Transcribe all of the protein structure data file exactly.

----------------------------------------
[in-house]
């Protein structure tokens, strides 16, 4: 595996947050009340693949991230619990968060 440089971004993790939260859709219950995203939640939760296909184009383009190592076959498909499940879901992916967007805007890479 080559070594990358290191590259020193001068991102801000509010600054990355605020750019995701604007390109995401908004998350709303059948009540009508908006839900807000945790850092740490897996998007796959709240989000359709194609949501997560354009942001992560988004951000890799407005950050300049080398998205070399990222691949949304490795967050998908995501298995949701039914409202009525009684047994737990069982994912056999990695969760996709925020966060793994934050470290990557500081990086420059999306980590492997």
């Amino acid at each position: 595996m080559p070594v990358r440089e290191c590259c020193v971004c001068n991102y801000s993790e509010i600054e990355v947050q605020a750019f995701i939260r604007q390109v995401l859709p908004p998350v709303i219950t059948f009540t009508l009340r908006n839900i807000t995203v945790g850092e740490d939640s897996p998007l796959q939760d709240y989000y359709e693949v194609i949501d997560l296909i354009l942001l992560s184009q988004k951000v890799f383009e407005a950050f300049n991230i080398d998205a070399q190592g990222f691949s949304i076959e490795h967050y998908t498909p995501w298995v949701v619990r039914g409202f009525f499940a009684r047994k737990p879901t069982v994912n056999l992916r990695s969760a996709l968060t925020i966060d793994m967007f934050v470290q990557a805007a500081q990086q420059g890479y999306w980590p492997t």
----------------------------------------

[in-house]
């Protein structure tokens, strides 16, 4: 595996947050009340693949991230619990968060 440089971004993790939260859709219950995203939640939760296909184009383009190592076959498909499940879901992916967007805007890479 080559070594990358290191590259020193001068991102801000509010600054990355605020750019995701604007390109995401908004998350709303059948009540009508908006839900807000945790850092740490897996998007796959709240989000359709194609949501997560354009942001992560988004951000890799407005950050300049080398998205070399990222691949949304490795967050998908995501298995949701039914409202009525009684047994737990069982994912056999990695969760996709925020966060793994934050470290990557500081990086420059999306980590492997």
């Amino acid at each position: 595996m080559p070594v990358r440089e290191c590259c020193v971004c001068n991102y801000s993790e509010i600054e990355v947050q605020a750019f995701i939260r604007q390109v995401l859709p908004p998350v709303i219950t059948f009540t009508l009340r908006n839900i807000t995203v945790g850092e740490d939640s897996p998007l796959q939760d709240y989000y359709e693949v194609i949501d997560l296909i354009l942001l992560s184009q988004k951000v890799f383009e407005a950050f300049n991230i080398d998205a070399q190592g990222f691949s949304i076959e490795h967050y998908t498909p995501w298995v949701v619990r039914g409202f009525f499940a009684r047994k737990p879901t069982v994912n056999l992916r990695s969760a996709l968060t925020i966060d793994m967007f934050v470290q990557a805007a500081q990086q420059g890479y999306w980590p492997t």